Is the Caribbean Community (CARICOM), as currently structured, still relevant to the development needs of the region in a rapidly changing world which increasingly is being shaped by the forces of globalization and where countries have moved from inward-looking to outward-looking models of economic development?
If it is not, then what can be done to enhance CARICOM’s chances of success, thereby supporting the dreams and aspirations of people across the region for a better life? These are crucial questions which CARICOM heads of government who will gather at the Hilton Hotel here next week for their annual summit must strive to answer.
When CARICOM was established back in July 1973 with the signing of the Treaty of Chaguaramas, the world was a fundamentally different place where large countries were generally sympathetic to the plight of small states and supportive of their development. CARICOM was established to serve as a vehicle for economic development and was tied to the inward-looking model of import substitution which was very much in vogue across the region and most other developing countries at the time.
As CARICOM founding father, National Hero of Barbados and former Prime Minister, The Right Excellent Walton Barrow, explained in parliamentary statement in June 1973, “The Community and Common Market are intended to promote the coordinated development of the region and to increase intra-regional trade, thereby reducing dependence on extra-regional sources.”
The advent of globalization has caused countries to a shift from import substitution to free trade.
This fundamental change of environment, which has thrown up major challenges for the region, would have contributed in some measure to the slow pace of progress within CARICOM in recent years. It also helps to explain, to some extent, the public disenchantment with CARICOM, so much so that unlike years gone-by when heads of government summits generated considerable excitement across the region, today they are viewed as just another event.
CARICOM needs, therefore, to seriously rethink its relevance in this new environment. Otherwise, it will simply be spinning top in mud which will bring even more disappointment.
There is hope. While CARICOM has lagged, it is heartening to note that integration at the level of the Organization of Eastern Caribbean States (OECS), comprising eight CARICOM member states, is moving apace. Established in 1981, the OECS has made remarkable progress. Perhaps there are lessons in their formula for CARICOM.
A lot of CARICOM’s problems as an institution also stem from poor communication, a point which Errol Barrow emphasized in his famous last speech to the 1986 CARICOM summit in Georgetown, Guyana, one year before he died.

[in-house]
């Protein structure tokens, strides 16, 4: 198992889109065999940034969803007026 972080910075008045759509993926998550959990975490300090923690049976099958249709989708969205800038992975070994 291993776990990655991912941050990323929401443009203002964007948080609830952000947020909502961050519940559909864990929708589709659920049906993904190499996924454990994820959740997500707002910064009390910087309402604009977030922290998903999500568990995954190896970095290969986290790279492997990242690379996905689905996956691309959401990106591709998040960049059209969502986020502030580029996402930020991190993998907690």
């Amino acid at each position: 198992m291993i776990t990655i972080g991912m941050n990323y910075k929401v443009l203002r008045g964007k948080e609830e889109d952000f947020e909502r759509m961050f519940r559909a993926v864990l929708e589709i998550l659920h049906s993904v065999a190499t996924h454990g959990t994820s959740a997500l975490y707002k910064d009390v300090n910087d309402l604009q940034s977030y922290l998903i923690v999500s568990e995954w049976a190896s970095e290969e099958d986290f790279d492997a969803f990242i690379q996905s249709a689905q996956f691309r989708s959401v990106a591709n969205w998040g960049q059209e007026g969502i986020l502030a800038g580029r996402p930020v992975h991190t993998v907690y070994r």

“The promise of the regional integration movement, even in the area of trade, cannot be realized until we find new ways of communicating to the mass of our people the meaning and purpose of all our regional institutions,” he said.
In this key area, the smaller OECS seems to have got it right. There is no doubt that communication at the regional level in relation to CARICOM has suffered as a result of the demise of the Caribbean News Agency (CANA) which, in its heyday, served as a powerful uniting force in the region through the production and dissemination of information, not only about regional integration, but other important day-to-day issues. CANA comprehensively covered the region and, though it was a global success story in journalism, was sadly taken for granted by persons in the region who could have made a difference.
Interestingly, when CANA collapsed in 2002, the OECS immediately embraced and agreed to support a proposal from state-owned Radio St Lucia for a daily news exchange of top OECS happenings in the form of a 15-minute radio programme to be broadcast on stations in the sub-region. Thus, the widely-listened-to OECS News Link programme was born. It was specifically conceptualized to fill the void created by the end of the popular “Caribbean Today” radio programme, one of CANA’s core products.
The seeming indifference to CARICOM or lack of interest by Caribbean people is a matter which should be of concern to the heads of government. Next week’s summit will come and go but public expectations are low that
it will make any real difference in their lives. We can only hope for the best.